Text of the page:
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What gratitude does to us

Gratitude connects and makes you happy. (Photo: Shutterstock-Eldar Nurkovic)

Gratitude has a major impact on our relationship with fellow human beings and ourselves. So why is it often so difficult for people to simply say “thank you”? An essay.

If “Sorry” is the hardest word to say, which one comes after? The answer, as everyday life often suggests, is a simple “thank you”. We often accept the fact that the parcel deliveries are completely rushed into the evening hours – that’s his job, isn’t it? This indifference, however, very quickly falters if the person is also in a bad mood. Then it becomes the topic at the dinner table: “That guy really doesn’t work!” It might have been good to simply convey a minimum of appreciation and respect for the hard work: “Wow, you are still on the road? Tough job. I hope you will soon be out of work. Thank you very much! ”I bet it would have been good for the mood. Thanking doesn’t cost anything and people like it. You can’t help the parcel delivery man’s situation, but you can still appreciate your time. You even have to appreciate it!

Unfortunately we have lost something, the gratitude. Research suggests that it has a major impact on our well-being. Saying thank you motivates and even makes you happy. According to the American psychologist Robert Emmons and the psychologist Robin Stern, there is a strong correlation between the feeling of gratitude and feelings such as optimism and joy. And that is also and especially needed during the pandemic. Who can say that the last few weeks and months have been easy and simple? When a nationwide gossip flash mob was organized for the many caregivers, criticism quickly fell: “People can’t buy anything from this either!” That’s true, and yet it was a sign of solidarity. Is gratitude only worth something if it is visible on the account? Or maybe both have a right to exist side by side?

Gratitude is not an either-or

Gratitude keeps the community together. (Photo: Shutterstock-Eldar Nurkovic)

Let’s not kid ourselves: The exploitation of carers is also a sign of a lack of gratitude and indifference. And yet it must not be about an either / or: Companies must of course also thank their employees by ensuring that they can make a living from the work they have done. But in addition, we as individuals must also be able to thank so as not to thwart the performance of our many fellow human beings. Gratitude holds the community together. One of the founding fathers of sociology, George Simmel, used to say that gratitude creates a bond of reciprocity between giving and taking where other powers fail. This tape must never break. Just as a “sorry” after a mistake is a sign of respect for the other person, a “thank you” is also a signal of deep humility. Thanks never fail to have an effect.

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But is that enough? Is the gratitude of others the key to happiness alone? Of course not: Your own gratitude for what you have experienced in life also plays a major role! When we buried a loved family member last year – in the middle of the pandemic – it was the gratitude to have had the people in my life that also gave the sadness a feeling of confidence. I felt the correlation between gratitude and optimism that characterized Emmons and Stern. The English philosopher Francis Bacon put it in a nutshell when he said that it is not the lucky ones who are grateful, but the thankful ones who are happy. Gratitude can help through crises – both personal and social. It is not for nothing that the gratitude diary is used as a therapeutic method to help people to recognize the positive in everyday life.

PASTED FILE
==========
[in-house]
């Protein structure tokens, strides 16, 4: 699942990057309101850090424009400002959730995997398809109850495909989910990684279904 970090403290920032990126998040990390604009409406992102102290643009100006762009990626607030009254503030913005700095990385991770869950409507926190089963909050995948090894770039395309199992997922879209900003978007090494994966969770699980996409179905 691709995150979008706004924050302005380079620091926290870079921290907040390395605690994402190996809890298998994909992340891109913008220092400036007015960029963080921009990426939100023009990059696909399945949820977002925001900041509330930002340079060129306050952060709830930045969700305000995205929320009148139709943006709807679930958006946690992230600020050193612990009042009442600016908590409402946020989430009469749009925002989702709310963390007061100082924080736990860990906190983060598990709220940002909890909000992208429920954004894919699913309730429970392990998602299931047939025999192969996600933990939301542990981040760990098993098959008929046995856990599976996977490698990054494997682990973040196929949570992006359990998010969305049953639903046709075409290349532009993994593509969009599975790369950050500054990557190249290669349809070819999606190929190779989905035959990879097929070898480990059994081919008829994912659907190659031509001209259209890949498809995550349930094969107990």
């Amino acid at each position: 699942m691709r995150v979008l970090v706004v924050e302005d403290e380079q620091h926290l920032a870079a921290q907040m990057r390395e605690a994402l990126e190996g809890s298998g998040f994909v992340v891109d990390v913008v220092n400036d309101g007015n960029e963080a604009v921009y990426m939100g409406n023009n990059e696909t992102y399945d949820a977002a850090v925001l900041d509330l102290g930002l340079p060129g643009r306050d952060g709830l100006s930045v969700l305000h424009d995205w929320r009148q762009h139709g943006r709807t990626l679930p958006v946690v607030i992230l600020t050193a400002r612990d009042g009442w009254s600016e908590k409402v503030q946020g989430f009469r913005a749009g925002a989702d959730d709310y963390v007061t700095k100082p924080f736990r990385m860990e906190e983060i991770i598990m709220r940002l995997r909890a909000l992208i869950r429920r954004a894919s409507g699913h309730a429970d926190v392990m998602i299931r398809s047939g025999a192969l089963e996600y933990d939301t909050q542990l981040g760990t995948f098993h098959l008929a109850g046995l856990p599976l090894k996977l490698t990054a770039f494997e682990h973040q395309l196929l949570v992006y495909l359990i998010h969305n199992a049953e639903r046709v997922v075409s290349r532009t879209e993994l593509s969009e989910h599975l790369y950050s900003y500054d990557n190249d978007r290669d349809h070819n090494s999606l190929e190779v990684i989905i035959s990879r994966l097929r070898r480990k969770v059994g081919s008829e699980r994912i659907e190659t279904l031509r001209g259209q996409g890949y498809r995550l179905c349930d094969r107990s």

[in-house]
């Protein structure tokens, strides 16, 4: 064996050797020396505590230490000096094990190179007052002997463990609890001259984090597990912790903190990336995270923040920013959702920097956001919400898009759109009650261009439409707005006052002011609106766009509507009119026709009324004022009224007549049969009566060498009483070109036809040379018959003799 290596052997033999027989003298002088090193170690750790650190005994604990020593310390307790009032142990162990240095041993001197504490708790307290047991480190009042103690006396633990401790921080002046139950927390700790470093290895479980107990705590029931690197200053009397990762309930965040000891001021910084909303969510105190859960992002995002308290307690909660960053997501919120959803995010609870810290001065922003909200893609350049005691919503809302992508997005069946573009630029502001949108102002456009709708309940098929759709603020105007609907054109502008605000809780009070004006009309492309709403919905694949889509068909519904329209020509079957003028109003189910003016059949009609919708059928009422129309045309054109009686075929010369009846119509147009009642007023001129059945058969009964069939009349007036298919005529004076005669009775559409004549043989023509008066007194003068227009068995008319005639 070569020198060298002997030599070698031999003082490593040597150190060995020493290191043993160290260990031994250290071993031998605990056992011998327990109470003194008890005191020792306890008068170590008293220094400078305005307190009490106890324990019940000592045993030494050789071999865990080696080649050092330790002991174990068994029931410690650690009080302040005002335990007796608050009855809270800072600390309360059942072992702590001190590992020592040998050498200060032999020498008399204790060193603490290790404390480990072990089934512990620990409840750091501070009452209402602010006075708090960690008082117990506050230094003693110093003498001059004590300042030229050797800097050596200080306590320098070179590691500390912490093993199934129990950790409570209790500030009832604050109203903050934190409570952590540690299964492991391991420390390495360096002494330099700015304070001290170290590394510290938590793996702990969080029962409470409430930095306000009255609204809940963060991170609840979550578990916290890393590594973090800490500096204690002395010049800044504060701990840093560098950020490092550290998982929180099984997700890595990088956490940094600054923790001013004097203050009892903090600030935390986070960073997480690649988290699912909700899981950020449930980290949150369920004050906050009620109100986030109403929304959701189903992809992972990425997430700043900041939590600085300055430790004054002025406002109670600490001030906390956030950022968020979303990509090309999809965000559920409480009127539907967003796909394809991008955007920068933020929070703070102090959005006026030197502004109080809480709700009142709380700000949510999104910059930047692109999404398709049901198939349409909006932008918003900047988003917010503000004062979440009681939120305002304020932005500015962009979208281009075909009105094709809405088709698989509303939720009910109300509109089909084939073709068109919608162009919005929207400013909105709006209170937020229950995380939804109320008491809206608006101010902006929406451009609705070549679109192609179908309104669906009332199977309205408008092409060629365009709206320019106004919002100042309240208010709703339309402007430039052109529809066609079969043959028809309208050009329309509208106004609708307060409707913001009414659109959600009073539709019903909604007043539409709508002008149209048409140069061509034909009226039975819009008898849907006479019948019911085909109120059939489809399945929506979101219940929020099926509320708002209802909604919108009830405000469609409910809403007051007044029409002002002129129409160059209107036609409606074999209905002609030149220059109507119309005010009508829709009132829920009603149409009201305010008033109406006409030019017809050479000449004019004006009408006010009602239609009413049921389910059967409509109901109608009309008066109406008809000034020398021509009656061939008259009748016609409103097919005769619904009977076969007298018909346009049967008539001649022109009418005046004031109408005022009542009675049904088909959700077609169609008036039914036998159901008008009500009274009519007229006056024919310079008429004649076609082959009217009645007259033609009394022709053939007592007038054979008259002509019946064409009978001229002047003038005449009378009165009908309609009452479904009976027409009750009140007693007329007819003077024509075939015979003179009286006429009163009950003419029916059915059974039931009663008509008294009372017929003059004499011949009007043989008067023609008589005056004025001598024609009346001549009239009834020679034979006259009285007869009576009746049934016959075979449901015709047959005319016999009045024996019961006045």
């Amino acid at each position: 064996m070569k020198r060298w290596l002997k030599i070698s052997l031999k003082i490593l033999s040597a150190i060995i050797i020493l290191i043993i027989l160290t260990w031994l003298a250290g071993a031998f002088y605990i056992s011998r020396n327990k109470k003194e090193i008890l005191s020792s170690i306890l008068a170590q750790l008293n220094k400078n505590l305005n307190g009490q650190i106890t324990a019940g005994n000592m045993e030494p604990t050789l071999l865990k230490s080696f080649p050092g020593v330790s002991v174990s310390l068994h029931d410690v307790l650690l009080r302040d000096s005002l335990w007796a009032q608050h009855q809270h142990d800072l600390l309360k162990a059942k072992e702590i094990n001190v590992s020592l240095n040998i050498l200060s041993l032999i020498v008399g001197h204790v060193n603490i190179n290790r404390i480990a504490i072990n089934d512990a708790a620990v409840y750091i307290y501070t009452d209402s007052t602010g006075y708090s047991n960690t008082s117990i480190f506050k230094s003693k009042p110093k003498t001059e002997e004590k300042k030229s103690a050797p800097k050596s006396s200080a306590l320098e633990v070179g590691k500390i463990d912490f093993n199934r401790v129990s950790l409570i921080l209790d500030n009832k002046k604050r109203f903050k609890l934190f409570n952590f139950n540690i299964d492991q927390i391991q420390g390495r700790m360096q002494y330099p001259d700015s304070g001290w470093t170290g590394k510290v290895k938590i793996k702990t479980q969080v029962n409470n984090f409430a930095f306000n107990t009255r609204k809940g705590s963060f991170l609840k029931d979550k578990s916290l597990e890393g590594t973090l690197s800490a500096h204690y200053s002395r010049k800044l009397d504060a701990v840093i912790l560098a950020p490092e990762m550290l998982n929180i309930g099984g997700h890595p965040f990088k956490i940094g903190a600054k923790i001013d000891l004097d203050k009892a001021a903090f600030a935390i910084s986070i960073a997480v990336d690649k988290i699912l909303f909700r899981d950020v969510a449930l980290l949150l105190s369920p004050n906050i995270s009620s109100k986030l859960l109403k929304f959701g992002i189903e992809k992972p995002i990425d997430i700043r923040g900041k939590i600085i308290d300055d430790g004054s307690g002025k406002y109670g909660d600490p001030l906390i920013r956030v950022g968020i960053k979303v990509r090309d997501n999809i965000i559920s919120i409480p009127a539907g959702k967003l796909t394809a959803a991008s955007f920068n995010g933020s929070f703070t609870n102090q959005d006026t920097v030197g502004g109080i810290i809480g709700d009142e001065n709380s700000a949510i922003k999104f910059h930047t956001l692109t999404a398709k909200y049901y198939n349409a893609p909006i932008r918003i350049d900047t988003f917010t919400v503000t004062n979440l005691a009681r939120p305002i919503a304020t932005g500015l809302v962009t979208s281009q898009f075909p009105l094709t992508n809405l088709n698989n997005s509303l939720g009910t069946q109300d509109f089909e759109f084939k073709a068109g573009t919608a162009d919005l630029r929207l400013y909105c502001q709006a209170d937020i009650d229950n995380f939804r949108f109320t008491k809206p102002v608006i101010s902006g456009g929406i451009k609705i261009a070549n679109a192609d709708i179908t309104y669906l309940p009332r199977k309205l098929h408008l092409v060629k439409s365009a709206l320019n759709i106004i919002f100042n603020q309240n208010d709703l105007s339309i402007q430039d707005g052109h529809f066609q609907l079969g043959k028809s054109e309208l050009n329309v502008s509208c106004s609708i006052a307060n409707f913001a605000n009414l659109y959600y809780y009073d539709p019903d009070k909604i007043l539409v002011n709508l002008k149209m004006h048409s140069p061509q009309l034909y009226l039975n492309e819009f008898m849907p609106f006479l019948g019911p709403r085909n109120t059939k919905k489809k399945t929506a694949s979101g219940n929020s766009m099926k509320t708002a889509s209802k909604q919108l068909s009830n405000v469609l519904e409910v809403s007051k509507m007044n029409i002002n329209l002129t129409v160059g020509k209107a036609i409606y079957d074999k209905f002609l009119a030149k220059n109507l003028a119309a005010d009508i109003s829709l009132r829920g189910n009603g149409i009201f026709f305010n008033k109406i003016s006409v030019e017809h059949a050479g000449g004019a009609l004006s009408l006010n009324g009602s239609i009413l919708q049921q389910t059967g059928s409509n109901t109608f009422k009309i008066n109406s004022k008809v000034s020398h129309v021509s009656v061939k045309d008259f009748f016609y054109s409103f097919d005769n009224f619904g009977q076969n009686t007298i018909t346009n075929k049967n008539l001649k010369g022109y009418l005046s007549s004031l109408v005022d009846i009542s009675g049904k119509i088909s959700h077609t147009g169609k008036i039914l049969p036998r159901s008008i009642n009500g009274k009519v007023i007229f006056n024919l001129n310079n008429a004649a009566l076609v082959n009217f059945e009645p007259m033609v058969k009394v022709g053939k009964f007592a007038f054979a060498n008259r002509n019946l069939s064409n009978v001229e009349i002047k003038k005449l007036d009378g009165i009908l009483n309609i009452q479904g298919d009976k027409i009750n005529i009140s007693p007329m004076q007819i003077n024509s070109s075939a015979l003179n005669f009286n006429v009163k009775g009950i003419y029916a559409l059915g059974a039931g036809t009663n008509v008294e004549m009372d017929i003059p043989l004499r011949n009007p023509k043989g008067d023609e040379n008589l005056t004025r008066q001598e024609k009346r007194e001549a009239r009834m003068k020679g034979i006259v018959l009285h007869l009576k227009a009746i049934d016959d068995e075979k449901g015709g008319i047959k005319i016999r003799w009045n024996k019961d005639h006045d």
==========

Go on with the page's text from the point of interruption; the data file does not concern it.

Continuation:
You can be grateful for a lot – even during a pandemic: for the fact that the short-time work, which goes hand in hand with less money, also gives you the opportunity to have more time again for your children, your partner and your family. So that the shutdown of society also gives opportunities to reflect and make plans for the time after. There is something in everything that is worth being grateful for. It goes without saying: In the crisis there is an opportunity! Recognizing this is often not easy. As well as? The approach of positive psychology as a concept of life is not at all old: The term was coined in 1954 by Abraham Maslow. With its point of view, the discipline ties in with ideas from humanistic psychology. Many of its aspects can now be found in psychotherapy. The view of the positive sides of human existence is not new in history, but the effort to find a scientific foundation.

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Here were the theists so far at an advantage over atheists. Atheists have always recognized what immediately surrounds them: the crisis that is either good or bad. The theists, on the other hand, trusted, because God, or the gods, always had a plan: “We thank you for the gifts.” Meanwhile, the atheists are following suit, because science, which works with facts and not with belief, also recognizes that positive things Psychology works in the form of gratitude; that gratitude correlates with optimism and joy. We can basically be grateful for that too. Ultimately, however, everything is also a cycle: Those who experience gratitude also pass it on to other people. And if you think positively, you also infect other people. Many people are probably not even aware of what this can trigger in us. Yes, we sometimes lose something, gratitude. But it doesn’t have to stay that way!

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Continuing education: The Udacity app is a free online academy for iOS and Android. Together with partners such as Google and Salesforce, courses are being developed that combine traditional education with technical professional skills. (Graphic: t3n / dunnnk)

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